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30 Oct 2023

A new academic study has concluded that riding a bike, rather than driving a car, is positively associated with “orientation towards the common good”.

30 Oct 2023

The government has confirmed it has no plans for cyclists to be subject to compulsory registration.

30 Oct 2023

A few years ago Charlotte Florence’s dream trip to Costa Rica quickly turned into a nightmare after a quad bike crash, leaving her paralysed face down in the jungle.

18 Oct 2023

Hubtiger, a leading cloud-based repair and rental management software, announces an expansion of its services with the release of a new feature: Long-Term Rentals.

17 Oct 2023

A survey of 1,038 work commuters (363 urban bike commuters and 675 non-biking commuters) in the US conducted by  has explored if there’s a difference in the mindsets and...

16 Oct 2023

Thousands more people will start cycling, or be given support to cycle more, thanks to a new £4 million funding boost for Cycling UK’s Big Bike Revival programme.

16 Oct 2023

Cytech accredited ACT member MTB Monster, a mountain bike specialist near Blackburn, which has seen rapid growth of its team and expansion of its physical space, is working with Lancashire...

16 Oct 2023

Consumer safety charity Electrical Safety First has called again for e-bikes, e-scooters and their batteries to be better regulated in the UK after New York City recently introduced rules that...

10 Oct 2023

Flexi Voucher lets customers spread tax-free shopping over the year

6 Oct 2023

gogeta, the new tax-free cycling platform that offers a much fairer deal for independent bike retailers, has had more than 150 retailers sign up since its launch. gogeta, which is the only cycle...

New study finds “the benefits of cycling over driving are more profound and sustainable than previously thought”.

Posted on in Business News , Cycles News

A new academic study has concluded that riding a bike, rather than driving a car, is positively associated with “orientation towards the common good”.

Cycling in town

The study titled ‘Orientation towards the common good in cities: The role of individual urban mobility behaviour’, undertaken by psychology researchers at the University of Hagen in Germany and published in the Journal of Environmental Psychology, examined the relationships between mobility behaviour – the methods of transport used – and political participation, social participation in organisations, neighbourhood solidarity, and neighbourly helpfulness, four facets of what the authors describe as “orientation towards the common good”.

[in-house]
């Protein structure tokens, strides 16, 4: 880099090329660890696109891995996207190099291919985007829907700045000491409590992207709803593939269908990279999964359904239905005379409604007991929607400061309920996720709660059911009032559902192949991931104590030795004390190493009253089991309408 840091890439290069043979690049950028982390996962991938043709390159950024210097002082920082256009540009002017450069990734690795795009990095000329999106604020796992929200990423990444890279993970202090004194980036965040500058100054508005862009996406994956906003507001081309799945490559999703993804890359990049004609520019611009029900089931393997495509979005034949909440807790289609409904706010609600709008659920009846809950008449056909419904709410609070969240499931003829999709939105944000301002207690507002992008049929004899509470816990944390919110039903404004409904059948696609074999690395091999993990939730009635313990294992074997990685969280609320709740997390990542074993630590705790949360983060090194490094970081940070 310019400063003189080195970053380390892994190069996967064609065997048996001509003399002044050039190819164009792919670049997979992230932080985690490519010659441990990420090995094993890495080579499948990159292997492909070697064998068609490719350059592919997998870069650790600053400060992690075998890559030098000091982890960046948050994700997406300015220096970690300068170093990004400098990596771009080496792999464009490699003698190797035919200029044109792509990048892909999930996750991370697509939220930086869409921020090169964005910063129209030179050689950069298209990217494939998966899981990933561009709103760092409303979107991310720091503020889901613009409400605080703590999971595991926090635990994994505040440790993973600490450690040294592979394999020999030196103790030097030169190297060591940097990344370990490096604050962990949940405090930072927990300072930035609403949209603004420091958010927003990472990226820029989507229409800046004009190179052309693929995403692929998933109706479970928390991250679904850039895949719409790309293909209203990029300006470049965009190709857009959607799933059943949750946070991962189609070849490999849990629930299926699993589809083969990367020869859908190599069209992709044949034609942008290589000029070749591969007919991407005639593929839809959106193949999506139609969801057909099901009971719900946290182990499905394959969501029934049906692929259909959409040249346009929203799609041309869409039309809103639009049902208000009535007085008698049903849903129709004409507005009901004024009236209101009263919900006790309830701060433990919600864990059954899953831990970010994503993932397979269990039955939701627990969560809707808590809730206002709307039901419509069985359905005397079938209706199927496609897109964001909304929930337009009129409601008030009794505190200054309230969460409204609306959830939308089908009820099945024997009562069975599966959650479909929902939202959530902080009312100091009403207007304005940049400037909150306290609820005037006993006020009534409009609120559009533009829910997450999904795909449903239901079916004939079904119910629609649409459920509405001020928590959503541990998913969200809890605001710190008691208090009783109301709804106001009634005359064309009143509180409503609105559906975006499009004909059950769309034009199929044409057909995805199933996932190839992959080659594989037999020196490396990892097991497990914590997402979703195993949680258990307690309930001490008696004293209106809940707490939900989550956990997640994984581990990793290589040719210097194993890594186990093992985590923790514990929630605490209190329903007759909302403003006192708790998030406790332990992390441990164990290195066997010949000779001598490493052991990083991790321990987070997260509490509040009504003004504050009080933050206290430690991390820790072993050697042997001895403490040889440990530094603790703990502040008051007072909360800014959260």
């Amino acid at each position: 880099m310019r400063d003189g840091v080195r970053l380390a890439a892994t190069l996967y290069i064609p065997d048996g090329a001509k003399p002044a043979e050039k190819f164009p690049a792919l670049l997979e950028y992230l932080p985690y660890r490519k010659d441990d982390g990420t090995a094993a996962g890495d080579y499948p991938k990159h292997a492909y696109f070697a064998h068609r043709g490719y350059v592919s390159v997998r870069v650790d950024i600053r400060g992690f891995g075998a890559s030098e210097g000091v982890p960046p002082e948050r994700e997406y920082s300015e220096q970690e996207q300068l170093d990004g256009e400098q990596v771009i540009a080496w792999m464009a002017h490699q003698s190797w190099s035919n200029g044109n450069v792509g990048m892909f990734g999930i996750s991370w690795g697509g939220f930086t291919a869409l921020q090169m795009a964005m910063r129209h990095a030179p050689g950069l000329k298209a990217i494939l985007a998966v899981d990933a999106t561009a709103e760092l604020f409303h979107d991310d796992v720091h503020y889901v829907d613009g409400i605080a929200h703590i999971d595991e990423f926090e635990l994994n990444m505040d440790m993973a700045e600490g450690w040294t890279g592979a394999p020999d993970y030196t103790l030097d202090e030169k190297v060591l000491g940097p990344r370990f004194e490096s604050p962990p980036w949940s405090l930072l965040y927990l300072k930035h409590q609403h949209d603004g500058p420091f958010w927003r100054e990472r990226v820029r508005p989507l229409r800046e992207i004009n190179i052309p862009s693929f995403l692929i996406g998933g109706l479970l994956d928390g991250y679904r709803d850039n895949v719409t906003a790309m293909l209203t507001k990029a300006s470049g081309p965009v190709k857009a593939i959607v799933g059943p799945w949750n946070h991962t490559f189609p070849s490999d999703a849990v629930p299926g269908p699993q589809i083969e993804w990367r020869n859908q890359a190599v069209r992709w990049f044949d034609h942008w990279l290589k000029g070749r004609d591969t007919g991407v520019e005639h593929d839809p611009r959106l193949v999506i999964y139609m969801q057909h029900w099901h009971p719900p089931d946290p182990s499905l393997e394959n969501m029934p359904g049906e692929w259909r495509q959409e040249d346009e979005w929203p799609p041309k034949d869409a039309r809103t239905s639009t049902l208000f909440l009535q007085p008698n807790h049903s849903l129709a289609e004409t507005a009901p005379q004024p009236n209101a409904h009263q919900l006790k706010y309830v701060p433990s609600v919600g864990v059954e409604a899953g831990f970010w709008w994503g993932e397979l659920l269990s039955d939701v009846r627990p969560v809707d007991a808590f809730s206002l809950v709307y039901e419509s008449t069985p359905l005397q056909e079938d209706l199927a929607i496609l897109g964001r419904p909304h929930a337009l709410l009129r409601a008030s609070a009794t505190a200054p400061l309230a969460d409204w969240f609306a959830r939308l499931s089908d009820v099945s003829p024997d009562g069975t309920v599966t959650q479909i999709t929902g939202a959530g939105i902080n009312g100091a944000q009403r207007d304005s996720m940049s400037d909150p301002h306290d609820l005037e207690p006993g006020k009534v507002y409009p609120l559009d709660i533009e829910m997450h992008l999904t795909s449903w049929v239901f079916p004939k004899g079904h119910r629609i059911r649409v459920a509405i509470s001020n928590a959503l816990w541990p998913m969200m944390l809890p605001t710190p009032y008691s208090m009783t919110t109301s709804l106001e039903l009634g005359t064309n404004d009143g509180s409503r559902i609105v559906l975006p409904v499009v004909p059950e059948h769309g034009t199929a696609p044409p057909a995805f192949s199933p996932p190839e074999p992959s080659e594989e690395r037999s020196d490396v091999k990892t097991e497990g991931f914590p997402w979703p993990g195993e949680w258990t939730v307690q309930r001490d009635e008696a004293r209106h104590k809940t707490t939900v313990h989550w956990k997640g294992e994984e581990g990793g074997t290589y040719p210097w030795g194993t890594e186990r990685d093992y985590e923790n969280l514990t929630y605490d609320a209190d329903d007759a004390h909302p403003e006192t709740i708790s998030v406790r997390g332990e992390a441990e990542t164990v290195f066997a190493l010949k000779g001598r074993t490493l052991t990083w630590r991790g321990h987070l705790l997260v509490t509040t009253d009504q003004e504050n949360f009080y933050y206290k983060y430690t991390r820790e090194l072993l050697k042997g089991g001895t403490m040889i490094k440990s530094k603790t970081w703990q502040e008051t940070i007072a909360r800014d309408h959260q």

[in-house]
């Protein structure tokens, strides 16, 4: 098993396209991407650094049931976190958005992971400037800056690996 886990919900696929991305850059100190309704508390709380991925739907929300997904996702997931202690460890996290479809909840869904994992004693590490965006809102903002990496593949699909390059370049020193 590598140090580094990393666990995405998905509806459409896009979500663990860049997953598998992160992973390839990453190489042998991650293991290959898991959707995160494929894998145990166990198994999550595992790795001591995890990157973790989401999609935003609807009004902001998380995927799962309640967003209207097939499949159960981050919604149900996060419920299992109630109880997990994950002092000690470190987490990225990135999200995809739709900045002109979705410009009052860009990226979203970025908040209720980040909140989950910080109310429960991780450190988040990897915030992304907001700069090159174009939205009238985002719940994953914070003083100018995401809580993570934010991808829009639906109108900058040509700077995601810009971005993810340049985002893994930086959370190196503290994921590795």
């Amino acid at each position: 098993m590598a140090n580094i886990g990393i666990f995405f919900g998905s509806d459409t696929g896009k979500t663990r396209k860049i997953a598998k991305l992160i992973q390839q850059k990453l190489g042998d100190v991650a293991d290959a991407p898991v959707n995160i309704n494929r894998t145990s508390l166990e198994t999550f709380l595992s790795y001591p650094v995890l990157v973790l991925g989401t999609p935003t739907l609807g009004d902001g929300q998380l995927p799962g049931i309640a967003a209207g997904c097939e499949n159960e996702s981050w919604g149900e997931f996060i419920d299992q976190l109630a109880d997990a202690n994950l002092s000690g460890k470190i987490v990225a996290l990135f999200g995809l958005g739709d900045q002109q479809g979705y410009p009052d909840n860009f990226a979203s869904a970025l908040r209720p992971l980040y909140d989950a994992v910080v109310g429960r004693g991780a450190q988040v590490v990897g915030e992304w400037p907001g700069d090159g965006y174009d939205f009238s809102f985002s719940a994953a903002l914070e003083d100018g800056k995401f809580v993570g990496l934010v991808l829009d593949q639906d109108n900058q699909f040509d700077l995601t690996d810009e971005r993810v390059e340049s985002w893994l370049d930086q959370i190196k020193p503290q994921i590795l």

According to the study, quoted by, “a pronounced focus on the common good” is considered an essential component of social cohesion and is associated with the wellbeing of residents across diverse communities and multiple social levels.

However, the researchers point out that little has been previously known about the conditions or factors that promote the common good, or how citizens themselves can create it.

Likewise, while cycling is associated with many positive psychological variables, little is known about how it affects the common good.

By analysing surveys between 2014 and 2019 of a representative sample of the German population, the researchers found that, in urban environments, “cycling rather than driving was positively associated with orientation towards the common good in all models” and that riding a bike “was the only variable that was a significant positive predictor for all four facets of orientation towards the common good after controlling for possibly confounding variables (home ownership, personal income, education, sex).”

They argue that while the interactions motorists and car passengers have with their direct environments are “significantly reduced”, cyclists on the other hand “directly experience the breadth of social diversity and cultural heterogeneity that make up urban life and cannot escape these impressions due to sensory density”.

This direct experience of the environment around them, the authors say, “leads to a stronger emotional bond between people and their neighbourhood” and therefore can lead to them participating in civic activities and politics.

In other words, riding a bike – and the interactions and emotional connection you have with the people, communities, societies, and things around you while cycling – can make you a more responsible, engaged citizen and neighbour.

The “relative isolation” of driving, meanwhile, can “reinforce individualistic behaviours and cause drivers to neglect collective actions”.

The study concluded that mobility behaviour is indeed “associated with the orientation towards the common good”, findings which they say are “significant for policy and planning because the benefits of cycling over driving are more profound and sustainable than previously thought”.

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